Meryl Streep is like good wine, the older she gets the better she is. In her newest movie, Ricki and the Flash, the actress portrays a convincing rock and roll singer and bad mother. In the movie, she didn't go to her daughter's wedding, but the critics ignore that as they just love her ability to sing. Throughout her career, Meryl has taken us along on all of her improbable journeys: the Iron Lady that becomes the celebrated prime minister of England despite the gender phobic conservatism of her party's leaders; the happy singer of Abba hits in Mamma Mia; a formidable Miranda Priestly in the Devil Wears Prada and a totally believable Julia Child in Julie and Julia. The sixty-something star is great to watch and her vast experience always improves her next performance.
We may expect the same from the Group of Thirty, a top notch club of international financial experts. They have just released a report on how to reverse the loss of public trust in the banking industry since the crash. These old men have seen it all - Paul Volcker was the Fed chairman in the 80's; his side kick Jean Claude Trichet used to head the European Central Bank; William Rhodes was a top executive at Citigroup and Roger Ferguson is the president of TIAA-CREF. They have been there and done that financially so they don't need to prove anything.
For their report, they interviewed chairmen, board members and supervisors in 16 countries. That work led them to see that a good strong culture must be at the forefront of the banking industry. Bankers have to live their ethical values, not just talk about them and it takes work every day. To reverse the battered image of the financial industry, bankers have to constantly nourish its core values. One way to minimize the cost of compliance and reduce the potential for fines is to establish a long term change in attitude and activity driven by high integrity.
Paul Volcker's solution is to involve the CEO, the board of directors, upper management and management in far away branches. He says the goal is to make sure "the tone from the top has a clear echo from the bottom." The board then can build a dashboard of company values and ensure the values remain a priority. The culture of a bank is exhibited in its behaviors, supported by a few good values found in the bank's DNA.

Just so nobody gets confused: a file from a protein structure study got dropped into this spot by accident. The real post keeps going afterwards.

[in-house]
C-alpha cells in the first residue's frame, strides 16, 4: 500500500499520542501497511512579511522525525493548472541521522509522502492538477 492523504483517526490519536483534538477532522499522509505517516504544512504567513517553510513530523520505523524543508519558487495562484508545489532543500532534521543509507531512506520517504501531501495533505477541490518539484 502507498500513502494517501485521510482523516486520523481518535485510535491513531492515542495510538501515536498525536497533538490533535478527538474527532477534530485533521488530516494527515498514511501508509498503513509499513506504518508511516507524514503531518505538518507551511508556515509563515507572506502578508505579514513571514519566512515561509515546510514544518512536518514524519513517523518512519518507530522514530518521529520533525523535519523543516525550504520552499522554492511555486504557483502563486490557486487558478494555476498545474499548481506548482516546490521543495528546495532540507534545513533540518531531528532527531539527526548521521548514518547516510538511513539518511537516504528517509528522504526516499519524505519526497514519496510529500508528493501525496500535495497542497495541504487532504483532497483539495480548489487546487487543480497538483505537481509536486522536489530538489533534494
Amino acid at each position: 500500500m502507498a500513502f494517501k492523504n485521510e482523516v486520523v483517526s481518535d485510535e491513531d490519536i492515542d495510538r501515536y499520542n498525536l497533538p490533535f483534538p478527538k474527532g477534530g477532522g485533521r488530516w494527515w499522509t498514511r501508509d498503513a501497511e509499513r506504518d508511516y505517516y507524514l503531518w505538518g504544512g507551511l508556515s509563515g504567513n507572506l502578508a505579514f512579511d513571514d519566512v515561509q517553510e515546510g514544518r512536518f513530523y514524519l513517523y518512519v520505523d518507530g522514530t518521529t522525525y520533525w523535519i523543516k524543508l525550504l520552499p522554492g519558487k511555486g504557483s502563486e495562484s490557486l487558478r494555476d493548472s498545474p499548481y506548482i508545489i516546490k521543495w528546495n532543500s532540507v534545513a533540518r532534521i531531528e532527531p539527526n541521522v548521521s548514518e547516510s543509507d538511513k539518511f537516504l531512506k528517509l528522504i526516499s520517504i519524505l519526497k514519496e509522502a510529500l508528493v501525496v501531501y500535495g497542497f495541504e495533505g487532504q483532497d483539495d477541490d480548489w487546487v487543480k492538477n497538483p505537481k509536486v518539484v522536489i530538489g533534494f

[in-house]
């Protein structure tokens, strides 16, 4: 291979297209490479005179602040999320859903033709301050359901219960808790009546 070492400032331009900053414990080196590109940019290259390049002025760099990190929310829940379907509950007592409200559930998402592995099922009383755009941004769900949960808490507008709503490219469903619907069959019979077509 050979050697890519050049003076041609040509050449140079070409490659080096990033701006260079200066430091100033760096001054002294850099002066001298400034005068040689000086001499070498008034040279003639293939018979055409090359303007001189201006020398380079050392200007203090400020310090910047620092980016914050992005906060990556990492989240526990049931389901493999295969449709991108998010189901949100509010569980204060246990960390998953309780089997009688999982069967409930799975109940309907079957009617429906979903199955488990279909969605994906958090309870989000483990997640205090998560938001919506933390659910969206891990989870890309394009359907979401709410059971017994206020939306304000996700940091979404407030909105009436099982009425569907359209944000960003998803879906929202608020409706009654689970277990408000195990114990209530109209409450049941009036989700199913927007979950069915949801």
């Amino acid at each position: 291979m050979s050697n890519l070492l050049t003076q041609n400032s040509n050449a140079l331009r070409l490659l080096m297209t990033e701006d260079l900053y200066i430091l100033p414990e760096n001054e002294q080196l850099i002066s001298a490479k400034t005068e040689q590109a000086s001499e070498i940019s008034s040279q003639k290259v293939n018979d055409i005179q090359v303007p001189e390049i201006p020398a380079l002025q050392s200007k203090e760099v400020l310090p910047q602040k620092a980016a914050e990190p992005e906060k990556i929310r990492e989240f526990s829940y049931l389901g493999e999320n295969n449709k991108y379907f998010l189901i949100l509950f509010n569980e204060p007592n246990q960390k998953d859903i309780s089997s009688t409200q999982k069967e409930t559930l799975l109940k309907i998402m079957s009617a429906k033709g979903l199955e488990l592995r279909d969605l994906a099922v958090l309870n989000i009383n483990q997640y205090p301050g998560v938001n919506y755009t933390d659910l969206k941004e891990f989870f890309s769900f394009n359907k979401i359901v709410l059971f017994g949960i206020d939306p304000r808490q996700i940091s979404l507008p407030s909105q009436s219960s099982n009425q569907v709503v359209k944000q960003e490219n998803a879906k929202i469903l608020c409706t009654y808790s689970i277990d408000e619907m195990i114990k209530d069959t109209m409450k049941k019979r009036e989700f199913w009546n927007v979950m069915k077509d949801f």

To be sure that the message permeates the organization, it has to be championed by the CEO and the other top executives. Senior accountability must be in place and adherence to the standards has to be regularly tested. Don't ignore behaviors that point to issues and take internal actions when necessary.
The Group of Thirty also advocates better performance incentives. If someone wanders away from their values, including the CEO, bonus reductions, claw backs and even termination become possible. Boards have to be serious about ethics and they have to have an unwavering approach to them. They must make sure that high-quality risk management experts are also part of the team. The audit function has to be robust, well staffed, and at arm's length. If an employee reports any wrongdoing, the complaint must be taken seriously and confidentially.
Focusing your front line staff on setting the tone, monitoring, benchmarking and identifying best practices will lead to great results over time. When this is well done, there is also less need for enforcement.
As for her part, Meryl -the Iron Lady- Streep would understand this work ethic very well. Enjoy the show.